It may not be what the holidaymakers want but dairy farmers are praying for an end to the golden weather - and soon.
The driest November on record and weeks of almost continuous sunshine in December has forced many farmers to reduce milkings and use supplementary feed as pastures turn brown, said Derek Spratt, dairy farmer of Pukehina and chairman of the Bay of Plenty Rural Support Trust.
"We need a change to rain coming from the north, from the Pacific Islands. Rain from the south or even Australia isn't reaching the North Island. On our farm we have had just 34mm of rain since the beginning of November," said Mr Spratt.
Cows on his  property have been milked every 16 hours instead of every eight since December 1.
"The last time we went to 16 hour milkings was two years ago and that was in February."
Mr Spratt said many other Bay of Plenty farmers were milking once a day, affecting their milk production and consequently incomes.
The long dry spell had also adversely affected turnips, grown for supplementary feed, but maize and sorghum crops in general appeared to be doing well.
The Rural Support Trust, Federated Farmers and the Ministry of Agriculture were monitoring the situation day by day and Mr Spratt said Galatea and Reporoa, both hard hit by last year's drought, were again of concern.
"We are advising anyone who is struggling to talk to their bank managers, accountants and neighbours because help is available. It's vital farmers don't bottle up their concerns at times like this."
Animal welfare was the focus for most farmers and in some cases all their income could go on stock feed, leaving little for their own families.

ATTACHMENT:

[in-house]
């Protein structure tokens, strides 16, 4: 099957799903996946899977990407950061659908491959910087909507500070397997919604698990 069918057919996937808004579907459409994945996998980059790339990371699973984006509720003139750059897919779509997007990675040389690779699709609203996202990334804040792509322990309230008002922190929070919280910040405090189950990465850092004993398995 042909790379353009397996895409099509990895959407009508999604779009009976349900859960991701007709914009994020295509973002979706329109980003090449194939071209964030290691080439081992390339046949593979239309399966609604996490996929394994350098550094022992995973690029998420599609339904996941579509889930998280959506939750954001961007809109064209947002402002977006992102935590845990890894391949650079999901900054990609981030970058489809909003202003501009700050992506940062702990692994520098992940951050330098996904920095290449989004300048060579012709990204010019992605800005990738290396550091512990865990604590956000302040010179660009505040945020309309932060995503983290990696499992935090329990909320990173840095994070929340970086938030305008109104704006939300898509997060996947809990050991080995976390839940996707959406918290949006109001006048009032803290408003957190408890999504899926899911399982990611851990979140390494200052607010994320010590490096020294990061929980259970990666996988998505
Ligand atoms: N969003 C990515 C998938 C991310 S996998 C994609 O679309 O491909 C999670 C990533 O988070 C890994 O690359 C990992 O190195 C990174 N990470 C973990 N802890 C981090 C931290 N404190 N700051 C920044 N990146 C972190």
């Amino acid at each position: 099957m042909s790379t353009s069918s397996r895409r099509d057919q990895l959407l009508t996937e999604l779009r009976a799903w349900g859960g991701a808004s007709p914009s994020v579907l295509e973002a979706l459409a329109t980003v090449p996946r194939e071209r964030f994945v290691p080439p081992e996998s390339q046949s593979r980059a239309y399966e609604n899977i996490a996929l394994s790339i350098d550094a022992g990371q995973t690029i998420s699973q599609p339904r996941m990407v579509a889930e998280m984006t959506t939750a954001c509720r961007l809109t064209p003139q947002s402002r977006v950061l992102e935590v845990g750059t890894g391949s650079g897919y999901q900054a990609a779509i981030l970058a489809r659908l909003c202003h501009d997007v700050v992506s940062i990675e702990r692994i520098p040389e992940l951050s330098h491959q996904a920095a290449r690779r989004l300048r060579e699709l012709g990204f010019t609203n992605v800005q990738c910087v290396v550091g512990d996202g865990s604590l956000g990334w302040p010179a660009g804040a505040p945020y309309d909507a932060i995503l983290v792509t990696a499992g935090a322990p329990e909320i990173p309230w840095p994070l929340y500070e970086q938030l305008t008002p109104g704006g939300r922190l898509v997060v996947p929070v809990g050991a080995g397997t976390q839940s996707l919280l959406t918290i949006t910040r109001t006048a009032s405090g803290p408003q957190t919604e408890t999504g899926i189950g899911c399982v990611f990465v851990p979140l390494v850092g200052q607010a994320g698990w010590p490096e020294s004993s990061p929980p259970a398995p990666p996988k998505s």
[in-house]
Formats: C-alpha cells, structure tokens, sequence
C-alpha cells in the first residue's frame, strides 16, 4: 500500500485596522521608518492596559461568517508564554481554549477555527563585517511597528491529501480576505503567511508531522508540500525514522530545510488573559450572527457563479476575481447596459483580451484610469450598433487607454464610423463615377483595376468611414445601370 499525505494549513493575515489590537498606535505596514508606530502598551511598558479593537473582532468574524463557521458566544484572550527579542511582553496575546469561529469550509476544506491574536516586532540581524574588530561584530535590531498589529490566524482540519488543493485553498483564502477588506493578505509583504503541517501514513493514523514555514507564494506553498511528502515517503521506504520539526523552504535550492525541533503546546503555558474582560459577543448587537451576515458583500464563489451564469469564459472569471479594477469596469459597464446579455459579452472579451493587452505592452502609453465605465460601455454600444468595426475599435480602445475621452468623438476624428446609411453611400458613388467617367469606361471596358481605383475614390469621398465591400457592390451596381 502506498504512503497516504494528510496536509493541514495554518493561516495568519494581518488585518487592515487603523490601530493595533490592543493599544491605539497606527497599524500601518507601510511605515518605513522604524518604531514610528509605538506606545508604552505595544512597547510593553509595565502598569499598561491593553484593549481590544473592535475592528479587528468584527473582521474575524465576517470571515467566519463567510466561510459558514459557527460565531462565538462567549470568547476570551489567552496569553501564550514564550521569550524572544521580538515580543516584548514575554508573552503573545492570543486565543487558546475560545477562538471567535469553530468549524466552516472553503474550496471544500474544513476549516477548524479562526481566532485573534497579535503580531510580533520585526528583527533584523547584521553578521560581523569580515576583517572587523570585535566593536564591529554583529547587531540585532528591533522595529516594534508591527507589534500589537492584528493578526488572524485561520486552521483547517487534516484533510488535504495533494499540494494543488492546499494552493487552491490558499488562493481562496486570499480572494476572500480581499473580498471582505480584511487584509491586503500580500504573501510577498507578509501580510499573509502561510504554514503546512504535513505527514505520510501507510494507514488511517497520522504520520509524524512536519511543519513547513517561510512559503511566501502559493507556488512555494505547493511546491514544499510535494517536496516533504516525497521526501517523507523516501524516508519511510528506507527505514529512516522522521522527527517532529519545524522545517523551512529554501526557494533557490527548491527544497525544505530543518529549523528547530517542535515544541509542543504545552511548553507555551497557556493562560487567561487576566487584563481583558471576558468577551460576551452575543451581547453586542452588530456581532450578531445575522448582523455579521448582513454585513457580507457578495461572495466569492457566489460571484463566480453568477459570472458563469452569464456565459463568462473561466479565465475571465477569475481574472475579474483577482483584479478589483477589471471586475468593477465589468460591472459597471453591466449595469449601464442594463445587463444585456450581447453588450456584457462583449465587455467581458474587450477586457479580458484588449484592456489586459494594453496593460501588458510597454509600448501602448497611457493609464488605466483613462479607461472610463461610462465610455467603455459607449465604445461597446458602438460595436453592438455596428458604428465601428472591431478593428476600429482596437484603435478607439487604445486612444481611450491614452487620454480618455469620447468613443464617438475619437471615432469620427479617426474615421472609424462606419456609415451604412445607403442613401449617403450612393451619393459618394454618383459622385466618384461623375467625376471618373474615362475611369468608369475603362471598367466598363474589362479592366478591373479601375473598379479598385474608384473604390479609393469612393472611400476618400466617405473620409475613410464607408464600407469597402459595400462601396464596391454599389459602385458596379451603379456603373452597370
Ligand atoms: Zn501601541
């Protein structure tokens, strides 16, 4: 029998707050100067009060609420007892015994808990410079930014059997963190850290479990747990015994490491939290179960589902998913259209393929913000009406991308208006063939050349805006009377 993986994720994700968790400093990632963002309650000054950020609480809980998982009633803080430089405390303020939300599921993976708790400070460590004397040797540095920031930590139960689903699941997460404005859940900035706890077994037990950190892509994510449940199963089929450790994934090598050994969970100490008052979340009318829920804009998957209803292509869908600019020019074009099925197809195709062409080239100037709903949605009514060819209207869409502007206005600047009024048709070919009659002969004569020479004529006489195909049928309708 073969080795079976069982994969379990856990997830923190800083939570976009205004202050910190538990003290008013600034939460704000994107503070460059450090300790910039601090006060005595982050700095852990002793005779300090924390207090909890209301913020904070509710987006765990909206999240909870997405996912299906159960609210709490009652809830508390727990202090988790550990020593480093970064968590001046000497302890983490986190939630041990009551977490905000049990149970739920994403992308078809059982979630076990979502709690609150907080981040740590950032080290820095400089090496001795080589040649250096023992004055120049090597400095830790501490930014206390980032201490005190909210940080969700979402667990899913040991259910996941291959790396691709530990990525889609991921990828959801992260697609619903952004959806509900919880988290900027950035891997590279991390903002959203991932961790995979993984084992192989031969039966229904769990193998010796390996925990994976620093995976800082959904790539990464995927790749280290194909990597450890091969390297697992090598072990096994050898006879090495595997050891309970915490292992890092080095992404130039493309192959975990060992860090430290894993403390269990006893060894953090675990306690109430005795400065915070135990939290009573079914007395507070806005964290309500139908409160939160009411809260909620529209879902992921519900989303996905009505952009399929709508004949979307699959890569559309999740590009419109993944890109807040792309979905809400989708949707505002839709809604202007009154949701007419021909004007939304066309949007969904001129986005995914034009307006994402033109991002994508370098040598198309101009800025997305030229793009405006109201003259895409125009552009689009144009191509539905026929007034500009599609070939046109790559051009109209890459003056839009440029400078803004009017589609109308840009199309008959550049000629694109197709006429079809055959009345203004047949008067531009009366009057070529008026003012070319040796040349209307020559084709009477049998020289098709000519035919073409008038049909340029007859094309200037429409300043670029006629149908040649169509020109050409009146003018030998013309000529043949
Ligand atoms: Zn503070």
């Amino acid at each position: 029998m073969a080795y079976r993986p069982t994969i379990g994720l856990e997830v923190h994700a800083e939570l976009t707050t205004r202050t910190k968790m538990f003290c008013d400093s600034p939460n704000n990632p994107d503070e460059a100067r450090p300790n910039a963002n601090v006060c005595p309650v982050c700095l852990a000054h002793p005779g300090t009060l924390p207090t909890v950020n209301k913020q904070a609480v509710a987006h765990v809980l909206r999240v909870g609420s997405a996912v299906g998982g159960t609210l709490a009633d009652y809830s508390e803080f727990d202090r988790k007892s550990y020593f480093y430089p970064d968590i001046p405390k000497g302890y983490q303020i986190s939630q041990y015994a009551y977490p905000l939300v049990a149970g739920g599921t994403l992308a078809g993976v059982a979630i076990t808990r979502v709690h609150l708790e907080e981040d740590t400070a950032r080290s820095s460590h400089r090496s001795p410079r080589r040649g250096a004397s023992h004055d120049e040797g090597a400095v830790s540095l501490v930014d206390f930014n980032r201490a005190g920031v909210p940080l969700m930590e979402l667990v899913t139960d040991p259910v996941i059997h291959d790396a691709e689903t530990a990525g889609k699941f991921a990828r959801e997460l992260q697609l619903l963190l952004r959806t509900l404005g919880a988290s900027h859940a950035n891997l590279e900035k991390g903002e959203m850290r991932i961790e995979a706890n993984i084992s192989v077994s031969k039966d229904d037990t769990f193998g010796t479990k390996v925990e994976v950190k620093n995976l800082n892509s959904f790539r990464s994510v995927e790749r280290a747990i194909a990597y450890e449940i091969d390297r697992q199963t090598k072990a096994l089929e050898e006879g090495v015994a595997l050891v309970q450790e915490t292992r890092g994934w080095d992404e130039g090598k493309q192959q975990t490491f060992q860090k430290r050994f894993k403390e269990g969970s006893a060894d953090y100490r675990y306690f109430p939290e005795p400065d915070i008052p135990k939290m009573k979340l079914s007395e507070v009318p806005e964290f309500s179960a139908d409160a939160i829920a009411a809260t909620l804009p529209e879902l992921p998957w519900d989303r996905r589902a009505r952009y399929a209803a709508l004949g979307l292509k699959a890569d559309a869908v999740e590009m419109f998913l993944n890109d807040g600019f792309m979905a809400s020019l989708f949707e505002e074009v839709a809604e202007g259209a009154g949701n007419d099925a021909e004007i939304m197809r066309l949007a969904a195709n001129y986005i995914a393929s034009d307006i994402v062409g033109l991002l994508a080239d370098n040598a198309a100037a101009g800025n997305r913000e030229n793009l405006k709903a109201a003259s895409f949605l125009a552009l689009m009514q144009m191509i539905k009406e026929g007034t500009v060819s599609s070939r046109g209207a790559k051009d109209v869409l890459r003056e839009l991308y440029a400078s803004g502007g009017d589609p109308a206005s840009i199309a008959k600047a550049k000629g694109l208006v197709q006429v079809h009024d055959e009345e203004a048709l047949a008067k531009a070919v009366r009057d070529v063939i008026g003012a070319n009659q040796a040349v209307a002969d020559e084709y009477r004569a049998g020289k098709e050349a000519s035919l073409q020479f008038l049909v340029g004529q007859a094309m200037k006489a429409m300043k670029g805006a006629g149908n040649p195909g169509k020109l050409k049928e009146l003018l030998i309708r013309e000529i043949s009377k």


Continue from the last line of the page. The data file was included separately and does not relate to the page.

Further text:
The situation is not so grim for the avocado and kiwifruit industries but orchardists are also hoping for rain.
John Schnackenberg, chairman of the Avocado Industry Council, said weather conditions were perfect for the current harvest.
"The fruit we are picking now is 12 to 15 months old and size is not too much affected by dry weather."
However, rain soon would be an advantage for the next season's crop.  "Many orchards have irrigation and growers do what they can to conserve soil moisture by applying mulch around trees," he said.
Mike Smith, chairman of the Green Growers group, said the deep rooted nature of kiwifruit meant most vines were not suffering. 
"However, orchards in areas which normally have a high water table may be struggling."
Peter Ombler, president of New Zealand Kiwifruit Growers Inc, said high sunshine hours could have a positive impact on the taste of kiwifruit but growers would still welcome rain in January. 
However, it  was the cold spring of 2009 and its impact on fruit numbers  that was causing most concern, and it appeared crop volumes would be down on the last harvest, he said. "Given the tough economic conditions of 2009, kiwifruit came through it very well and is one of the year's few success stories."